On August 9, 1945, another American B-29 bomber, Bock's Car , left Tinian carrying Fat Man , a plutonium implosion-type bomb. The primary target was the Kokura Arsenal, but upon reaching the target, they found that it was covered by a heavy ground haze and smoke and were unable drop the bomb. The pilot, Major Charles Sweeney, turned to the secondary target of the Mitsubishi Torpedo Plant at Nagasaki. The bomb exploded at 11:02 . over the narrow Urakami Valley northwest of downtown Nagasaki. Of the 286,000 people living in Nagasaki at the time of the blast, 74,000 people were killed and another 75,000 sustained severe injuries. The damage was less extensive, since the blast was boxed in by the river valley and partly to the fact that the bomb was dropped about 2 miles off target.
To their dying day, there were senior White House officials who believed the bombings were unnecessary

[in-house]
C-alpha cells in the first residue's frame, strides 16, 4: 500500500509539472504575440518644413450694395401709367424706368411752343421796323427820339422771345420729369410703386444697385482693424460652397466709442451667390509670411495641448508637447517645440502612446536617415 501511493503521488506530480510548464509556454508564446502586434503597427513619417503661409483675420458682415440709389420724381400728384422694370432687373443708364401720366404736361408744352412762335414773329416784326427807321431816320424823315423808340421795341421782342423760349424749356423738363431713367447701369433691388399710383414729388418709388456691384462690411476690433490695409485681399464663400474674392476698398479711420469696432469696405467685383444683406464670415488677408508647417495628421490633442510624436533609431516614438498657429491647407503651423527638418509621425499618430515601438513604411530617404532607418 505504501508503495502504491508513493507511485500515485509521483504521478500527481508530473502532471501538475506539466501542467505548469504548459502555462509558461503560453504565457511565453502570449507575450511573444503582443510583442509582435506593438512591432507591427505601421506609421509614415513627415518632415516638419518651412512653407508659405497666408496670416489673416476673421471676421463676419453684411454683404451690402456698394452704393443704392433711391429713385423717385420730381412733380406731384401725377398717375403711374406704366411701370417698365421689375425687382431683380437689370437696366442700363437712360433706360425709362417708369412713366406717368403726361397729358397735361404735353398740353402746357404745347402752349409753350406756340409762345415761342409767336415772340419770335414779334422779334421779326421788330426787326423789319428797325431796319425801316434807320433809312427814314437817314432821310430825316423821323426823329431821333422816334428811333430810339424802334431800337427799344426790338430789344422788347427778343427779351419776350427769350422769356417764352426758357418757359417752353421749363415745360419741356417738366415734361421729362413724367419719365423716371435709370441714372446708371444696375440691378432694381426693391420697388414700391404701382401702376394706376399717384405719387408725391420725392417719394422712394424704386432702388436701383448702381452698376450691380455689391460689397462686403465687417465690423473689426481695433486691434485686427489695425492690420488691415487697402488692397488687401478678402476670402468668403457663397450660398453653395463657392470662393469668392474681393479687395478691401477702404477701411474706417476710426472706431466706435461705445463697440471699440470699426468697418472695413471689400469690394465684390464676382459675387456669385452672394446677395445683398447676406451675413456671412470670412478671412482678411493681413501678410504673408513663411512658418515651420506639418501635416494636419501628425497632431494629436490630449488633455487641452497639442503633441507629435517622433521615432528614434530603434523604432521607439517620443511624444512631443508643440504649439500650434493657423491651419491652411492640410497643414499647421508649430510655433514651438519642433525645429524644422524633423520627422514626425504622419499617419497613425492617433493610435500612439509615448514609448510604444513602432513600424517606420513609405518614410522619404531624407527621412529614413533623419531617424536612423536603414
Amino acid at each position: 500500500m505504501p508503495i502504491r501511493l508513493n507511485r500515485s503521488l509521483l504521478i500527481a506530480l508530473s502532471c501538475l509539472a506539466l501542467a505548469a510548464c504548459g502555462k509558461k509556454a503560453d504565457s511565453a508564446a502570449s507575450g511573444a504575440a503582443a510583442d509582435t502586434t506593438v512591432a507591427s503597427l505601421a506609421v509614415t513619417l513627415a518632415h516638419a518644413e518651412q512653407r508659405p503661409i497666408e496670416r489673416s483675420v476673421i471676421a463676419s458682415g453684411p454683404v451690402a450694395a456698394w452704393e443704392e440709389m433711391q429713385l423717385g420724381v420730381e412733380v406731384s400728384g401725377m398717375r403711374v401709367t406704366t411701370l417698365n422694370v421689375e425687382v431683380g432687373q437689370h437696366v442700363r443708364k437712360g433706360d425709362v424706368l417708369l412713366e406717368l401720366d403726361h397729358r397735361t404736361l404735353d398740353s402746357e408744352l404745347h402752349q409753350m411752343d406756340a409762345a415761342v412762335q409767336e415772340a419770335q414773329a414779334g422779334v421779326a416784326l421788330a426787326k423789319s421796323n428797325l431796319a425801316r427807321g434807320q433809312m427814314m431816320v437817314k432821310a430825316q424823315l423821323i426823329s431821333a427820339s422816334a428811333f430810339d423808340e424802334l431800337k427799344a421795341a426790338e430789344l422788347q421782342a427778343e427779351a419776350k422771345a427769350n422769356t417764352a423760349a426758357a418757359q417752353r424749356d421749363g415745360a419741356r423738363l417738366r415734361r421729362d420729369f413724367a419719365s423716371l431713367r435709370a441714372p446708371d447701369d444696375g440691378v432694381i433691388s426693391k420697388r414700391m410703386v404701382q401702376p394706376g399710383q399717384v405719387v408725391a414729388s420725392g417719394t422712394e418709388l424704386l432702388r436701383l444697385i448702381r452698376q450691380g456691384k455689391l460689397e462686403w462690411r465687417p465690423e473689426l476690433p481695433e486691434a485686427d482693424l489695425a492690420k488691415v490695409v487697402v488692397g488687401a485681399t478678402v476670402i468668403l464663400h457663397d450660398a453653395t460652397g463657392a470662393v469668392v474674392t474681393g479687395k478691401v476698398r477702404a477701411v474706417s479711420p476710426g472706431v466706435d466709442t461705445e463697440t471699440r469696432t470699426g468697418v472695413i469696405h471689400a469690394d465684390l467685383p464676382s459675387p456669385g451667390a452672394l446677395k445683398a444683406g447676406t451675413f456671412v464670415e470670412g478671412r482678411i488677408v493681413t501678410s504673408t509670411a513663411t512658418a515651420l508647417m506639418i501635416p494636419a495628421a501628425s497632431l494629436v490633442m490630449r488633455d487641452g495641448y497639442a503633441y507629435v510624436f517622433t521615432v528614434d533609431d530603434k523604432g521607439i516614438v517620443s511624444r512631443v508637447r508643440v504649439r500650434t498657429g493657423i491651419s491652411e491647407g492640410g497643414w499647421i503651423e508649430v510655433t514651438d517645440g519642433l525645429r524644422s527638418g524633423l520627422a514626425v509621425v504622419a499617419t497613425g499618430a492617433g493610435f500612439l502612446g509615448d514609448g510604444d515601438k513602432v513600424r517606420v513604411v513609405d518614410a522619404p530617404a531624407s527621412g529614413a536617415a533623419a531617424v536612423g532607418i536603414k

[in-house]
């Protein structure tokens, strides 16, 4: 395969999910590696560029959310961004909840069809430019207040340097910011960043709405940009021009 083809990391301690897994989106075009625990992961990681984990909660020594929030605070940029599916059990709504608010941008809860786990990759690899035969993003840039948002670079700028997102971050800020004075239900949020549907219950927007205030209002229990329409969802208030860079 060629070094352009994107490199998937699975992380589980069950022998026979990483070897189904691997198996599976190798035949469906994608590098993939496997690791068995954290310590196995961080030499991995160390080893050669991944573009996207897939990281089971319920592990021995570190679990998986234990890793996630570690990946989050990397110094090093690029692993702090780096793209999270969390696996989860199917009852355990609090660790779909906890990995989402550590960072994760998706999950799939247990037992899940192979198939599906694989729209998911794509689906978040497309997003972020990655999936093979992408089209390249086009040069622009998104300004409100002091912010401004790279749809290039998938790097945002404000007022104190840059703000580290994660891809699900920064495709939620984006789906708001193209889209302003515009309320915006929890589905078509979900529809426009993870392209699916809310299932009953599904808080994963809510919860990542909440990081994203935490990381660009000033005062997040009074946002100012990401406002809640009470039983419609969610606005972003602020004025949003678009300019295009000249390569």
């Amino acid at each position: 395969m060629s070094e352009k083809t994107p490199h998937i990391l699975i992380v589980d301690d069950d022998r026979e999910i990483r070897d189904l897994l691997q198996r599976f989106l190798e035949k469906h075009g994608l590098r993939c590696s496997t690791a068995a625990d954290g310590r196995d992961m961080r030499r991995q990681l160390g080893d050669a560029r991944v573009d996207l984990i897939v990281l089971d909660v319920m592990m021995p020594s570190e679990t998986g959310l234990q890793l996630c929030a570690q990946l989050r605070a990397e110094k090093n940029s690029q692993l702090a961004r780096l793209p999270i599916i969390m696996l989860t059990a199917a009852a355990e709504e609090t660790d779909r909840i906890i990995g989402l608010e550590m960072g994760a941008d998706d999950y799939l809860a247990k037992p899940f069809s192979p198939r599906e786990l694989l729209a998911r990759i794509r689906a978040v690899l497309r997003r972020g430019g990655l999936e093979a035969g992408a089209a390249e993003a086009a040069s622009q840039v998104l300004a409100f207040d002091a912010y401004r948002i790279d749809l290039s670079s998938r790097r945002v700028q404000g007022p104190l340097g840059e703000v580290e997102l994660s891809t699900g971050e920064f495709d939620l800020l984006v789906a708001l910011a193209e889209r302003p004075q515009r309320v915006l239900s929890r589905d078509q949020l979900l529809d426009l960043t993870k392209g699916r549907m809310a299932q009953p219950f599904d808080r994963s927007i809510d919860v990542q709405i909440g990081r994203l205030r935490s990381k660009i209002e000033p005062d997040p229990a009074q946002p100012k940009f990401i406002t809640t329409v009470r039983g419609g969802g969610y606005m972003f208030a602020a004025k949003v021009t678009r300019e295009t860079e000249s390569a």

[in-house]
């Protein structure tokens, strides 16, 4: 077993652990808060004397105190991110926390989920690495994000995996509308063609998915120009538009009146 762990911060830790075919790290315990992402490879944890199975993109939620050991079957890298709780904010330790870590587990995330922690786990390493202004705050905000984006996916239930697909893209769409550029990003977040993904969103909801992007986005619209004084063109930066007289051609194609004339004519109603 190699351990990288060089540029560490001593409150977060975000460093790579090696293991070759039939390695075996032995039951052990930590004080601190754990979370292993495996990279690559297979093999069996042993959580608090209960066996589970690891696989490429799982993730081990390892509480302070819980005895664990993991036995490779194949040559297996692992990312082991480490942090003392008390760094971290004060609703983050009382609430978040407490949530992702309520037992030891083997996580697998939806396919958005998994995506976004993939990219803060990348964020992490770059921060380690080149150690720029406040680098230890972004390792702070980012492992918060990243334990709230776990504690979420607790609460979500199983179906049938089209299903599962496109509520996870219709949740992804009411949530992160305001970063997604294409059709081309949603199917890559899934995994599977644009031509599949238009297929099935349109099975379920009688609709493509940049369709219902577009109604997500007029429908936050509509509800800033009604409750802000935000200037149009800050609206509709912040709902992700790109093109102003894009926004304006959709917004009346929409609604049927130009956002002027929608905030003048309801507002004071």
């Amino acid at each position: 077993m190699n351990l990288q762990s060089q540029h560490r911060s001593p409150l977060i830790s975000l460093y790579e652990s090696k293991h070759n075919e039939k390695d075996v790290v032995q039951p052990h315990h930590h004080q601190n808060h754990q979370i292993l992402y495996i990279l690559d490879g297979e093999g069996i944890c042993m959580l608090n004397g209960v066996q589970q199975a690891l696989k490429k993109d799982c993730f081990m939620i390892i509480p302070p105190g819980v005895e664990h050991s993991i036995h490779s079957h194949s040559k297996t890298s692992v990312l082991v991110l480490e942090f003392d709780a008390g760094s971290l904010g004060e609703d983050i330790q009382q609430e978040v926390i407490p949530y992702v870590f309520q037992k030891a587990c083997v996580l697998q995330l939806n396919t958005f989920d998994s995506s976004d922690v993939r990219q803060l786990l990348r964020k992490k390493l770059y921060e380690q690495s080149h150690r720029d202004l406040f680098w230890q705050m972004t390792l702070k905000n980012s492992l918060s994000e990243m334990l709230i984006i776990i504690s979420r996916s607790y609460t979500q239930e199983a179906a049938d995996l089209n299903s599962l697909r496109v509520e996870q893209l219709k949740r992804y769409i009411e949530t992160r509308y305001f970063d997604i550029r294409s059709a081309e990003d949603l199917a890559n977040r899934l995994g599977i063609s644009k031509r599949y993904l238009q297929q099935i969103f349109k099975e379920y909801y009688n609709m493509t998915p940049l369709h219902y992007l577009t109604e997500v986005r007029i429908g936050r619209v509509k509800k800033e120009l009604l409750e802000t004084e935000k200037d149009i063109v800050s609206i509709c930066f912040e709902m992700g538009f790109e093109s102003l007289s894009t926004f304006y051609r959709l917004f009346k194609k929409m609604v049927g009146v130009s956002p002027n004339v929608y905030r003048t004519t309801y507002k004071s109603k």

Surprisingly, there was no shortage of men in the president’s inner circle who objected to atomic bombs being used against Japan. The chairman of the joint chiefs of staff even called them “barbarous.” But one of the most poignant critics was John McCloy, the assistant Secretary of War. Early plans for the end of the war had demanded unconditional surrender for Japan, save for one concession: The country would be able to retain its emperor as a powerless figurehead. However, this was later struck from surrender terms presented to Japan before the bombing. As men like McCloy would learn after the . had occupied Japan, the issue of emperor retention was indeed a key reason driving Japanese holdout. “I believe we missed the opportunity of effecting a Japanese surrender, completely satisfactory to us, without the necessity of dropping the bombs,” McCloy was quoted as saying in Deadline , a book published two years after his death.